Samoca 35, 35II, 35III, 35IV

The Samoca 35 are a series of simple 35mm viewfinder cameras made in Japan during the 1950s by Sanei Sangyo. The cameras shown here are the simple viewfinder models. There were four different models all with the same body, viewfinder and lens. The later models (35III and 35IV) have a slightly different focusing lever and include a depth of field scale on the front plate. The models 35II and 35III have a simple two blade, three speed shutter that operates by varying the mainspring tension. These models also use the older Kodak style flash connector. The model IV has a nice five speed shutter utilizing a retard escapement and also has been updated to the standard PC flash connector. The lens on these cameras is the 50mm f/3.5 Ezumar triplet. This is a pretty good lens for a camera of this class.

There are several interesting features on these cameras. First is the cocking "plunger" mounted on the left side of the front. This plunger tensions the mainspring while simultaneously moving the film counter and releasing the winder lock. Because this plunger releases the winder lock, you should wind the film between cocking the shutter and taking the picture.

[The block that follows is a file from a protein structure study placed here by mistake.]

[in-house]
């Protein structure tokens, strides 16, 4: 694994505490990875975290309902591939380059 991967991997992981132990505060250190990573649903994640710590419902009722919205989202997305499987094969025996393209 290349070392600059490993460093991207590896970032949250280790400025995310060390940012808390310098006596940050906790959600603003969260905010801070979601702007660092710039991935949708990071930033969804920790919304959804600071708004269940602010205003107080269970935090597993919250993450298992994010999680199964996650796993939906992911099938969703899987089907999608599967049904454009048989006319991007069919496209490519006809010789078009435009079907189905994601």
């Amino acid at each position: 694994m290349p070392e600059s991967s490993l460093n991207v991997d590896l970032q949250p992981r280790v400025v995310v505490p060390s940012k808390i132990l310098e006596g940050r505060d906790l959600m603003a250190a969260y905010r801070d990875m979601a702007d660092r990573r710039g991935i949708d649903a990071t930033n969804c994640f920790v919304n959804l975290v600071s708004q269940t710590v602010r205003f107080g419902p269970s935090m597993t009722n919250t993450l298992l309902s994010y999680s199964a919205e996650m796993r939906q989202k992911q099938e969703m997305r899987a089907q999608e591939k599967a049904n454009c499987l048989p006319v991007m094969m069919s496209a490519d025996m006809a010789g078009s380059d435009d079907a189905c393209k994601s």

The pressure plate is attached to the camera body rather than the back. A leaf spring in the back creates pressure on the plate after the back is installed on the camera. You obviously need to insert the film under the plate when loading the camera. The takeup spool comes out of the camera. To rewind the film, you have to push-in and hold the cocking plunger so that the sprocket can turn backwards without stopping.

The camera's construction is very simple. The entire shutter and lens assembly lifts off from the front as a single unit. One thing to note is that the body is bakelite. Care has to be taken not to apply too much force on the screws so that you don't crack the bakelite. Otherwise, this is a very simple camera to work on. These instructions are for the 35III and 35IV. The 35II is almost identical. The only real difference is the focus lever.

To remove the shutter from the camera, simply unscrew the four accessible screws on the front and then lift the assembly off. Turn the shutter over to access the shutter mechanism. Don't remove the screw in the speed setting dial at this time.

On the 35III, the top right screw on the front was used as a post for the return spring of the cocking plunger. This screw won't lift out until you turn the shutter over and unhook the spring.

To remove the lens unscrew the three screws in the focus control ring and lift the ring off. The lens can then be unscrewed from the camera. On the 35II, there is no focus ring. You remove the two screws from the stop instead.